3. Building in public allows you to think through your work and better plan your next steps.

It’s all about feedback loops, and building in public is one of the better ways to do this. Plus, getting yourself out there will open you up to a bunch of new opportunities you wouldn’t have access to if you were to build in private.

All of the partnerships, sponsorships, and consultancy work I’ve had were all inbound. People read my blog, reach out, and we figure out how we want to work together. I strongly believe this would not be possible if I was conducting my research and building products without sharing my progress on a weekly basis.

Anne-Laure Le Cunff,

⏳ 2. 100 Articles in 100 Days

In July of 2019, Anne-Laure challenged herself to publish 100 articles on her blog in 100 days. (130 days if you count the weekends – she is a mindfulness researcher after all).

Anne-Laure has mentioned that she doesn’t like letting people down, so announcing this challenge publicly made her really want to stick with it.

She set aside 1-2 hours every morning to write to make sure that nothing else on her schedule got in the way.

And, it’s probably no surprise that she shared her progress in public.

In the first 63 days of this challenge, Anne-Laure posted on Indie Hackers that she had crossed 2,000 subscribers and had 85k visits to her website.

Read those numbers again. That’s a LOT of traffic and a lot of subscribers in a short amount of time.

By the time the challenge was over, she had quite the showing:

  • 6k email subscribers with an average of 50-60% open rate
  • 250k pageviews on her website
  • 100 articles written
  • She made the front page of Hacker News 4 times

I’d call that a successful launch if I’ve ever seen one.

And I may or may not be considering something like this as well after seeing those results.

🤝 3. Being an Active Member of Groups & Communities

One of the reasons she was able to get a huge jumpstart on her growth was that she had been building other projects in public and was deeply ingrained in the “Maker” community.

She had built a few other projects before and was showing the process of learning how to build and create projects on Twitter.

She was also part of a few other groups and communities like:

  • Indie Hackers
  • Product Hunt
  • Women Make

These groups are full of makers and creators, with a lot of them also building in public.

She’s also created her own communities on Telegram and a paid community for Ness Labs.

Having these communities allowed her to get an extra bit of traction every time she launched something, or

📆 4. Consistency Above Everything

I know that we hear this day in and day out as creators. But it’s playing out true over and over.

When you’re consistent, you’re building trust with your audience. They know you’re going to show up when you say you will.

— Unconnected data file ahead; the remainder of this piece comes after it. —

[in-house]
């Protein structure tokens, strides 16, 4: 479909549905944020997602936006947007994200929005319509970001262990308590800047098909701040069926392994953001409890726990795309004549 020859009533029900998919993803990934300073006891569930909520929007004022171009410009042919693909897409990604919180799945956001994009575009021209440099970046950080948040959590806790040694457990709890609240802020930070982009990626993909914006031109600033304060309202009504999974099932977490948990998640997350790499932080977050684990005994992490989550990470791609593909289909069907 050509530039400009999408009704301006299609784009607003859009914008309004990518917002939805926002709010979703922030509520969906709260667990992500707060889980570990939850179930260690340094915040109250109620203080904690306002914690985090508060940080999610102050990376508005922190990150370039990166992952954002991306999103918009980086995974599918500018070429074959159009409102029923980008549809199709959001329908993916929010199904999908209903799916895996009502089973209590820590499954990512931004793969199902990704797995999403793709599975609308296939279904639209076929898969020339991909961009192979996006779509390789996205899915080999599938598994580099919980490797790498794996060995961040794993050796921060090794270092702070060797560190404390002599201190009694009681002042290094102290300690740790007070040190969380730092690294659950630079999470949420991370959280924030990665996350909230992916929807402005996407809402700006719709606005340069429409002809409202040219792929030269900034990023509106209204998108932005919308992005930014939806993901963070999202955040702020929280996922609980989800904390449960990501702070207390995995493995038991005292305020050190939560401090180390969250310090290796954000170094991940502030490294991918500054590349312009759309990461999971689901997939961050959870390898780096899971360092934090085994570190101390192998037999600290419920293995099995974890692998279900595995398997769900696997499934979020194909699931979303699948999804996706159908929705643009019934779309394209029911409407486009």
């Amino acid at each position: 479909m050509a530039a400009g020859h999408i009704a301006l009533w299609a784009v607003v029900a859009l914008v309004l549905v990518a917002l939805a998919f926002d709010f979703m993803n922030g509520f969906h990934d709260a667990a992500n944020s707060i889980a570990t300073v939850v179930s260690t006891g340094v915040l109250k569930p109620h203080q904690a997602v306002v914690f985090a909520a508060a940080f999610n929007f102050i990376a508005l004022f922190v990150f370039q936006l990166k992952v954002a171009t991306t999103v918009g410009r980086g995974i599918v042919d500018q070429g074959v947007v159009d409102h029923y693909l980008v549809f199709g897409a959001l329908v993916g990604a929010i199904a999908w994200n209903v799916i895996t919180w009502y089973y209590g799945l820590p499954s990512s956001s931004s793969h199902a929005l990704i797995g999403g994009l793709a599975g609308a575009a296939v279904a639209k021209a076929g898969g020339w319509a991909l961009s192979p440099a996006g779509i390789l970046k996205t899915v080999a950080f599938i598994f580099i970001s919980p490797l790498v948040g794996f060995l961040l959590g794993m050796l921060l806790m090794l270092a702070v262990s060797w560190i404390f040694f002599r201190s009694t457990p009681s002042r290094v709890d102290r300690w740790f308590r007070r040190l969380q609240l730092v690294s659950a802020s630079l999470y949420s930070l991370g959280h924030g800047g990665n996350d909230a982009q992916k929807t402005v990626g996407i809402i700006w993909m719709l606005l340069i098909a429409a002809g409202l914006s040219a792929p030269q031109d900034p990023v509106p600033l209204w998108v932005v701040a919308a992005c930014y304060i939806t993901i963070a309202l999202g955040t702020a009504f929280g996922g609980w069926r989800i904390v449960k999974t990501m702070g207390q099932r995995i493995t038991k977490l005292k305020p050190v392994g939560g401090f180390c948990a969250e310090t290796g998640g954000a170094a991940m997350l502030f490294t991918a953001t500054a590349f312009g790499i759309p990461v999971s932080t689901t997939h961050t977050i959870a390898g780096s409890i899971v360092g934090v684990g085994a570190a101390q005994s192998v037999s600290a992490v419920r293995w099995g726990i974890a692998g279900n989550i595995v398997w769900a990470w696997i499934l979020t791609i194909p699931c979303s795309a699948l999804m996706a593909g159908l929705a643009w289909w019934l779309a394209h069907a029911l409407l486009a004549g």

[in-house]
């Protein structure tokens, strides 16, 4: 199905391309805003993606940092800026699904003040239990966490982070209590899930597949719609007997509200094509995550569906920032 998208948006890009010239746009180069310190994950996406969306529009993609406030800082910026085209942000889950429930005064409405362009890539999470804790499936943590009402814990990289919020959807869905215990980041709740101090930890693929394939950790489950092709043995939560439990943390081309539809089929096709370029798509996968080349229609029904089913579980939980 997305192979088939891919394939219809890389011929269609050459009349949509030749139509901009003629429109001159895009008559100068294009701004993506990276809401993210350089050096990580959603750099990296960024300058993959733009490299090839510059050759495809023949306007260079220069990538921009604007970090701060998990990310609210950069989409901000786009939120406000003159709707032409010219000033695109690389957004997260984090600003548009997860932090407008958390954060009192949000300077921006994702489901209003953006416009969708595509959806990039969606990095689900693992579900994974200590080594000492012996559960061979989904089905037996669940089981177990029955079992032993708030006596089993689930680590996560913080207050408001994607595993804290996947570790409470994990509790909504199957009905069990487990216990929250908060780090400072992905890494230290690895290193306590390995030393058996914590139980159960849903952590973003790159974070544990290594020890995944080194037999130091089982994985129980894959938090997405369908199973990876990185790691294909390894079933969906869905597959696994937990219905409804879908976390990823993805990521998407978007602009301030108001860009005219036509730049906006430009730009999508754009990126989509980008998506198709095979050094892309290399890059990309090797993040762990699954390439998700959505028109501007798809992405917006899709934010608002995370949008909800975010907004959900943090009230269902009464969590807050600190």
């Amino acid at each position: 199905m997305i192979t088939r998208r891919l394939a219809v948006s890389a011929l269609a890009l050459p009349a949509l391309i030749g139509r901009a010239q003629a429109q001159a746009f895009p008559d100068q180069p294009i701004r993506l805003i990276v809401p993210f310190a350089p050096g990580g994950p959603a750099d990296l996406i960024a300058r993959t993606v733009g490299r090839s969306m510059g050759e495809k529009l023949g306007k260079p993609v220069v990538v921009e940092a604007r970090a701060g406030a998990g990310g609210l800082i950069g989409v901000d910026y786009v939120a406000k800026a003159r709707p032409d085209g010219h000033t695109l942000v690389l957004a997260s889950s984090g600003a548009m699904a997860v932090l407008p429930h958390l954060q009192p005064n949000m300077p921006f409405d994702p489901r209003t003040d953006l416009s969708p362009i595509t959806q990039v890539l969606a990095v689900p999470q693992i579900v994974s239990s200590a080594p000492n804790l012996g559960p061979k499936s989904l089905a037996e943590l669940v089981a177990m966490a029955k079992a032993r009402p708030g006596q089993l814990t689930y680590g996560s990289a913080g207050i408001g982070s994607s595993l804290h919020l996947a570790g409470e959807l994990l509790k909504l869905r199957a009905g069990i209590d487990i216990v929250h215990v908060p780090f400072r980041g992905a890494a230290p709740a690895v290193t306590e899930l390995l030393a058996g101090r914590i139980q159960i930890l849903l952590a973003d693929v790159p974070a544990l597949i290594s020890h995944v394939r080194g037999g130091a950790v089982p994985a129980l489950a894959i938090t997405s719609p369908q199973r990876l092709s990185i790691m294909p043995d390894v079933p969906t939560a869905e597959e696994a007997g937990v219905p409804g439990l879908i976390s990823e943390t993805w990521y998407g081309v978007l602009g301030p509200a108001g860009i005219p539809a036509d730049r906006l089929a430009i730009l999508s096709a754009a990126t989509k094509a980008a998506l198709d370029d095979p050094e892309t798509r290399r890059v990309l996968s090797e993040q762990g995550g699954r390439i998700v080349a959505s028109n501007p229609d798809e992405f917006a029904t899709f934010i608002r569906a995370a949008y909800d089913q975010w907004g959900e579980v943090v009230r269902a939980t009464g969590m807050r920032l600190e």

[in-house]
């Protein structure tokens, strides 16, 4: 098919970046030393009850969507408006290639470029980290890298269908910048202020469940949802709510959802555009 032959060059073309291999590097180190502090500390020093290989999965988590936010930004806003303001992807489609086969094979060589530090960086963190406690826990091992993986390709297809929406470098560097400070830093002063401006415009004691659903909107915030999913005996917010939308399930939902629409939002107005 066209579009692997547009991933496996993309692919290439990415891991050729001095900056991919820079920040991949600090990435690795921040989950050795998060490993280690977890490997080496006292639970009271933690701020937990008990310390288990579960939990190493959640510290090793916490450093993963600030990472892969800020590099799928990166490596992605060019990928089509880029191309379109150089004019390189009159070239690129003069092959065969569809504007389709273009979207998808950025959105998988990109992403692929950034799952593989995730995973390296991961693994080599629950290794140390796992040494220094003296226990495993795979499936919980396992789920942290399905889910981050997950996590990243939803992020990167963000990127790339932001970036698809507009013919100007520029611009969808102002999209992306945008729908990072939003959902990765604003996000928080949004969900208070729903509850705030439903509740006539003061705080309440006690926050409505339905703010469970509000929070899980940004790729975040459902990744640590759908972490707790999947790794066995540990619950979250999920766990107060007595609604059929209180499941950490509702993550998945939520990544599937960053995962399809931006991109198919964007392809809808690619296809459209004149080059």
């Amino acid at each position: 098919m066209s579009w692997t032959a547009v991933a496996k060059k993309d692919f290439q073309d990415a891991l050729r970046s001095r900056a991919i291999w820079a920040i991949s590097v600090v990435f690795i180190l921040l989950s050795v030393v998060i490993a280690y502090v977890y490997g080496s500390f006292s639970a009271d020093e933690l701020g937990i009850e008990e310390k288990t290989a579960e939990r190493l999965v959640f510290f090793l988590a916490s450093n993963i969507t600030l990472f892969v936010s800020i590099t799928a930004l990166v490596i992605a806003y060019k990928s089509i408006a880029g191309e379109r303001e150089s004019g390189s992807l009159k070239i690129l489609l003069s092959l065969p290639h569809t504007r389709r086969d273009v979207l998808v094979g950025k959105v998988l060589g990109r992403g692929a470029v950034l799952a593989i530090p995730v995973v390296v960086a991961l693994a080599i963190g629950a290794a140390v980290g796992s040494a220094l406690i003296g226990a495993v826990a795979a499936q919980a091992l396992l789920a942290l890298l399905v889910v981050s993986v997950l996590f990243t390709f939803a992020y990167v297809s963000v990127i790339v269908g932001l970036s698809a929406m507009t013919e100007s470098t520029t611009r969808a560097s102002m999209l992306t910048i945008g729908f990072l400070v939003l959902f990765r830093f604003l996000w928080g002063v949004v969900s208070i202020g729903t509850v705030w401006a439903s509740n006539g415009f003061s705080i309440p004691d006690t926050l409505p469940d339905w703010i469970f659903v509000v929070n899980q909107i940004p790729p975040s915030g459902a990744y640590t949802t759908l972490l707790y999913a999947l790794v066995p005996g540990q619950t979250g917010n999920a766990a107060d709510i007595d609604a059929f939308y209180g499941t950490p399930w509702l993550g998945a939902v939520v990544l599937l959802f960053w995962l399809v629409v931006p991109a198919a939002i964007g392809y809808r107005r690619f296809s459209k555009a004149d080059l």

While Anne-Laure jumpstarted her growth with the 100-day challenge, she didn’t let up much after that.

She was posting 3x a week after the challenge ended and still posts 2-3x per week.

Consistency for her is about publishing schedules, not length or superior quality. While she doesn’t just publish garbage, she isn’t trying to be a perfectionist either.

After all, if you can’t find anything wrong with your first posts, you aren’t growing.

She doesn’t force herself to write 1,000 words if the topic doesn’t warrant it. In fact, one of her most popular posts is about the Generation Effect, and it’s only 300 or so words.

Embrace the cringe — it’s a sign of personal growth.

Anne Laure – Women Make

Building Consistency for Readers

Anne-Laure is very serious about the contract she has with her readers. She tells them they are going to get one email a week, and she makes sure that happens no matter what.

On the same token, she doesn’t email them more than once a week either.

Every week, the newsletter is structured in a similar format too.

  1. Opening: Updates, etc. – she gives some highlights about personal stuff, or timely events, like the Annual Review workshop she runs every year.
  2. Brain Food – this section is the articles she has written that week, along with any from others who have published on
  3. Brain Candy – as she describes it “Little nuggets from my Twitter bookmarks this week. Click on the card to read the full tweet.”
  4. Brain Picks – this is essentially the sponsor area of her newsletter.
  5. Brain Trust – this is a static section that promotes the Ness Labs community.
  6. Brain Waves – this section is asking people to share the newsletter with someone who might enjoy it.

This gives her readers a consistent format each week so they know what to expect.

🔎 5. She Doesn’t Ignore SEO

A lot of creators don’t understand SEO and how to rank in Google, so they just don’t pay attention to it at all.

Anne-Laure doesn’t take this approach. She uses some of the best practices that also help her readers have a better experience.

And it’s no wonder that SEO has been her fastest-growing traffic source for the last year or more.

Building a Connected Web of Content

Anne-Laure simply writes what she’s interested in, and follows some SEO best practices. After all, if people are searching for it, it’d be nice to show up.

So what is she doing differently than a lot of other creators that help her rank in Google?

There are a few ways, but the most obvious one is how she is interlinking her posts together.

Interlinking is simply just linking to another article that is relevant to the current post.

Using internal links to connect pages on your website is a common method used by professional SEOs to help increase Google rankings and search traffic.

Anne-Laure is a master interlinker if I’ve ever seen one (and if that’s even a thing!).